Working efficiently as a group is complex. Part of the puzzle is to find a balance between in-person meetings and online collaboration. Meetings are costly, but they allow for rich information transfer. Online collaboration allows everyone to contribute in their own time, but there are plenty of conversations you don’t want to have online. With the right balance, you can get the best of both worlds.
During an in person meeting, discussing an Agenda Item ideally goes something like:
Someone presents the Agenda Item
Others weave in additional detail
Discussion converges to a clear Action Point
We record Action Points with: name of the agreed action; person responsible; and maybe a due date
It’s not uncommon for discussion to raise points outside of the scope of a meeting, or to lead to complexity that can’t be resolved within the allocated time. If you can notice this happening, then you can respect this complexity and peoples time, by clearly recording the details and pushing discussion and decision making out to Loomio.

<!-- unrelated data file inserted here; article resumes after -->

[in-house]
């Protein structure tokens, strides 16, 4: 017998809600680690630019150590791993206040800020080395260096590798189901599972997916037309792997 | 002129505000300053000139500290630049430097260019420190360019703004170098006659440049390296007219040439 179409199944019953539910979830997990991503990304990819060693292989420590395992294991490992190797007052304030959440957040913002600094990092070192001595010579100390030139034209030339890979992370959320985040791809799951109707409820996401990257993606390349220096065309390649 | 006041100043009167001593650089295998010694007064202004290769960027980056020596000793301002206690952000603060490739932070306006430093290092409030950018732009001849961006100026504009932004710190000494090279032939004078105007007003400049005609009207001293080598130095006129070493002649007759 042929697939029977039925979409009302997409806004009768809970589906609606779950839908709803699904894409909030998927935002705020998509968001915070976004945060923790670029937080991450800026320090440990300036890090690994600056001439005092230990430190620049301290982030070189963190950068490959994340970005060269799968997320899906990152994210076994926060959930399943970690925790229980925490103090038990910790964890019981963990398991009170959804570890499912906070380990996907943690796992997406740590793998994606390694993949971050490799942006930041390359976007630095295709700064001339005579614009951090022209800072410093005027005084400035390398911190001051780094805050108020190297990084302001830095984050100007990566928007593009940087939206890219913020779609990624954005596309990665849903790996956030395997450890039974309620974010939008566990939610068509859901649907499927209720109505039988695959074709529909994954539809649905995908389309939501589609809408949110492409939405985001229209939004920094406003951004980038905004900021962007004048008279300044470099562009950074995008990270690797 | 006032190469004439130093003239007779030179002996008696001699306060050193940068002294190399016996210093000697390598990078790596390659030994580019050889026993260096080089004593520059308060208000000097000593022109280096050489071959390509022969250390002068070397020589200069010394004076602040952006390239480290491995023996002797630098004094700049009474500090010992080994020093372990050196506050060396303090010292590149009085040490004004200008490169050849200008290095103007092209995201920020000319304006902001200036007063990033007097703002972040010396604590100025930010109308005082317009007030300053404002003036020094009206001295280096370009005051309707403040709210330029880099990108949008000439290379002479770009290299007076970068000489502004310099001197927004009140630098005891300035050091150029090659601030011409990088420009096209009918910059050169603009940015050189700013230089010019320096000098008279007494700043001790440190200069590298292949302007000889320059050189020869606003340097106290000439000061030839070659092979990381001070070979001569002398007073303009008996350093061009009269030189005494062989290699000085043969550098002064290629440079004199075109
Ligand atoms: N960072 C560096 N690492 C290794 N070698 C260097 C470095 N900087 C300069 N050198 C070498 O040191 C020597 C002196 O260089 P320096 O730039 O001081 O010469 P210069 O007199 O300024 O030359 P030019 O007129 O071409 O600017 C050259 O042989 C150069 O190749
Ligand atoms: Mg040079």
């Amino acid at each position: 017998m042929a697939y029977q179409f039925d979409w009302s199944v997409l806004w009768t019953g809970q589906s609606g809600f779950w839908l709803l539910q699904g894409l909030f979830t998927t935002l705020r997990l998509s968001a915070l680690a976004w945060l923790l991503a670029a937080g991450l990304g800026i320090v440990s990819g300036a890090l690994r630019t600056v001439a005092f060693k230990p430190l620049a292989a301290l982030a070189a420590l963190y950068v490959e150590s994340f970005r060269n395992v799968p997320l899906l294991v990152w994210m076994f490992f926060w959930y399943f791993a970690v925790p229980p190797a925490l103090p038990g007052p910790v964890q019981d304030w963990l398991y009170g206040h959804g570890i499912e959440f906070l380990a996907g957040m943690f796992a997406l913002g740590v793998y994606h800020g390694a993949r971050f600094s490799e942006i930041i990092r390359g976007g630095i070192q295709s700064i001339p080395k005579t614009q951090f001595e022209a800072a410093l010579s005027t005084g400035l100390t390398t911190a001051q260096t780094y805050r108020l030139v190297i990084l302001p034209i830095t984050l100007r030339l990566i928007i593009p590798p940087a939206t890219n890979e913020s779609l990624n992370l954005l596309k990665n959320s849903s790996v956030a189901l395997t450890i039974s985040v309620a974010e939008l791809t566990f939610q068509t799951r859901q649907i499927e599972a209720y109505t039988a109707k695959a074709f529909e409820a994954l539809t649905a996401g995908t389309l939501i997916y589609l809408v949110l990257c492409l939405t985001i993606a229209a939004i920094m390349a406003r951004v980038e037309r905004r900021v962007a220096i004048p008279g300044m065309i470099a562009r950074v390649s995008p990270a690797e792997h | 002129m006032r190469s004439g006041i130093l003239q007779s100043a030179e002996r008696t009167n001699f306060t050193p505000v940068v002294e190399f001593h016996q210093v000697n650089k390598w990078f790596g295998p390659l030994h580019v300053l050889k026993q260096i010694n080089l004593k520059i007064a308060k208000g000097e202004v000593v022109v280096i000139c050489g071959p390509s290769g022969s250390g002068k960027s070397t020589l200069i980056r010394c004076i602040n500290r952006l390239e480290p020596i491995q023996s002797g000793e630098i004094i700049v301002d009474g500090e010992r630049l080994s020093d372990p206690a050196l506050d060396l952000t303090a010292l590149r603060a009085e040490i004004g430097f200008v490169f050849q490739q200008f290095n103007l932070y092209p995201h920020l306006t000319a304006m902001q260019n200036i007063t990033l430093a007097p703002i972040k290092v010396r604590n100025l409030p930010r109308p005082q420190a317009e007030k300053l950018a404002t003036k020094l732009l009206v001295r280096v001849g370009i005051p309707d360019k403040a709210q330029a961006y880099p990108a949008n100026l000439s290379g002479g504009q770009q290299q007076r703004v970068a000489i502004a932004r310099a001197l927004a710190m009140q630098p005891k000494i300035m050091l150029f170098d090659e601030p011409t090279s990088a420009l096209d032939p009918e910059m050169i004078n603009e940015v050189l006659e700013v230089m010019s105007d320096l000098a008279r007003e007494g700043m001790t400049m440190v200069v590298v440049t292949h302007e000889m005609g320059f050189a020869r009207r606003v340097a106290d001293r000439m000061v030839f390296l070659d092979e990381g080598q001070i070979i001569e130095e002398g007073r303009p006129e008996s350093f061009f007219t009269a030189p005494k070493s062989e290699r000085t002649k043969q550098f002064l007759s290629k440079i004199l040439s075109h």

Someone presents the Agenda Item
Others weave in additional detail
A Facilitator notices burgeoning complexity, and asks “Does this sound like a Loomio?”
The group agrees to move the topic to Loomio, where it can be discussed asynchronously
It’s a good idea for the Loomio to be held by one or more people interested in the problem. This group can also facilitate great decision-making by resolving a clearer context. This might involve gathering data, seeking expert advice, or preparing a range of recommendations.
Once you’ve got a clear outcome, you can take that to the next team meeting. Online offline flow might look like this:
The team gathers for a meeting, and works through some Agenda Items. The second item can’t be resolved in the meeting so it’s decided to push it out to Loomio. The meeting ends.
Relevant members engage with the discussion on Loomio, and come to a decision or recommendation
The team meets again in person. The results of the discussion are fed back to the team.
A quick update from Rich at Loomio HQ to let you know how things are going.
More than 86,000 people have joined Loomio, making more than 28,000 decisions in nearly 100 countries, so it’s feeling like we’re really starting to have some impact in the world!